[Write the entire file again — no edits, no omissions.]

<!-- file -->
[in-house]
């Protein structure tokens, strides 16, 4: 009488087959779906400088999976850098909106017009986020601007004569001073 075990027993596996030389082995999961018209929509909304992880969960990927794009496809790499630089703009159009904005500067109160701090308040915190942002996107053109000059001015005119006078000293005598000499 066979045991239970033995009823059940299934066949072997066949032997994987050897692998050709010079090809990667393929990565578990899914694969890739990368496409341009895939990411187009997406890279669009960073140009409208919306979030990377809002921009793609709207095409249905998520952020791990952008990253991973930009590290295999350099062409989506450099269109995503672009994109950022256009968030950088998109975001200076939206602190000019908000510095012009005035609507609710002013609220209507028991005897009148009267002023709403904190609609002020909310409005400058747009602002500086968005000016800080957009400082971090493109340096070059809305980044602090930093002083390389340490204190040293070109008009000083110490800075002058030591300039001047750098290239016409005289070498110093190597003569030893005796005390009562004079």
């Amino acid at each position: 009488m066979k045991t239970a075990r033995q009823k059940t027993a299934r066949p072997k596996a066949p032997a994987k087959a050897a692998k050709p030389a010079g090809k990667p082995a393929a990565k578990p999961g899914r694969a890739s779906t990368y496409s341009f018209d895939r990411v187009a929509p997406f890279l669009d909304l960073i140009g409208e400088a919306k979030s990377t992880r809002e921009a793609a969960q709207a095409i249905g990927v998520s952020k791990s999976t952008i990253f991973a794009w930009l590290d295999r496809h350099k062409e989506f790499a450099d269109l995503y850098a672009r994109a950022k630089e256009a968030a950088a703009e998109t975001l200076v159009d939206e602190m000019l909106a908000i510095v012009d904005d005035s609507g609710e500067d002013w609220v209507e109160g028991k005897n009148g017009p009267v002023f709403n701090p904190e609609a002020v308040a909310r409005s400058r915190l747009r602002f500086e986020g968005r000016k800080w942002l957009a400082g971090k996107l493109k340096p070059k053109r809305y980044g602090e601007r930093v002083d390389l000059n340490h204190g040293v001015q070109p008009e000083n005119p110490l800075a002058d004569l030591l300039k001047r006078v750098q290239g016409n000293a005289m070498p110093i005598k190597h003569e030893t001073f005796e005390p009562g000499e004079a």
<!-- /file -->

[in-house]
């Protein structure tokens, strides 16, 4: 009488087959779906400088999976850098909106017009986020601007004569001073 075990027993596996030389082995999961018209929509909304992880969960990927794009496809790499630089703009159009904005500067109160701090308040915190942002996107053109000059001015005119006078000293005598000499 066979045991239970033995009823059940299934066949072997066949032997994987050897692998050709010079090809990667393929990565578990899914694969890739990368496409341009895939990411187009997406890279669009960073140009409208919306979030990377809002921009793609709207095409249905998520952020791990952008990253991973930009590290295999350099062409989506450099269109995503672009994109950022256009968030950088998109975001200076939206602190000019908000510095012009005035609507609710002013609220209507028991005897009148009267002023709403904190609609002020909310409005400058747009602002500086968005000016800080957009400082971090493109340096070059809305980044602090930093002083390389340490204190040293070109008009000083110490800075002058030591300039001047750098290239016409005289070498110093190597003569030893005796005390009562004079």
């Amino acid at each position: 009488m066979k045991t239970a075990r033995q009823k059940t027993a299934r066949p072997k596996a066949p032997a994987k087959a050897a692998k050709p030389a010079g090809k990667p082995a393929a990565k578990p999961g899914r694969a890739s779906t990368y496409s341009f018209d895939r990411v187009a929509p997406f890279l669009d909304l960073i140009g409208e400088a919306k979030s990377t992880r809002e921009a793609a969960q709207a095409i249905g990927v998520s952020k791990s999976t952008i990253f991973a794009w930009l590290d295999r496809h350099k062409e989506f790499a450099d269109l995503y850098a672009r994109a950022k630089e256009a968030a950088a703009e998109t975001l200076v159009d939206e602190m000019l909106a908000i510095v012009d904005d005035s609507g609710e500067d002013w609220v209507e109160g028991k005897n009148g017009p009267v002023f709403n701090p904190e609609a002020v308040a909310r409005s400058r915190l747009r602002f500086e986020g968005r000016k800080w942002l957009a400082g971090k996107l493109k340096p070059k053109r809305y980044g602090e601007r930093v002083d390389l000059n340490h204190g040293v001015q070109p008009e000083n005119p110490l800075a002058d004569l030591l300039k001047r006078v750098q290239g016409n000293a005289m070498p110093i005598k190597h003569e030893t001073f005796e005390p009562g000499e004079a």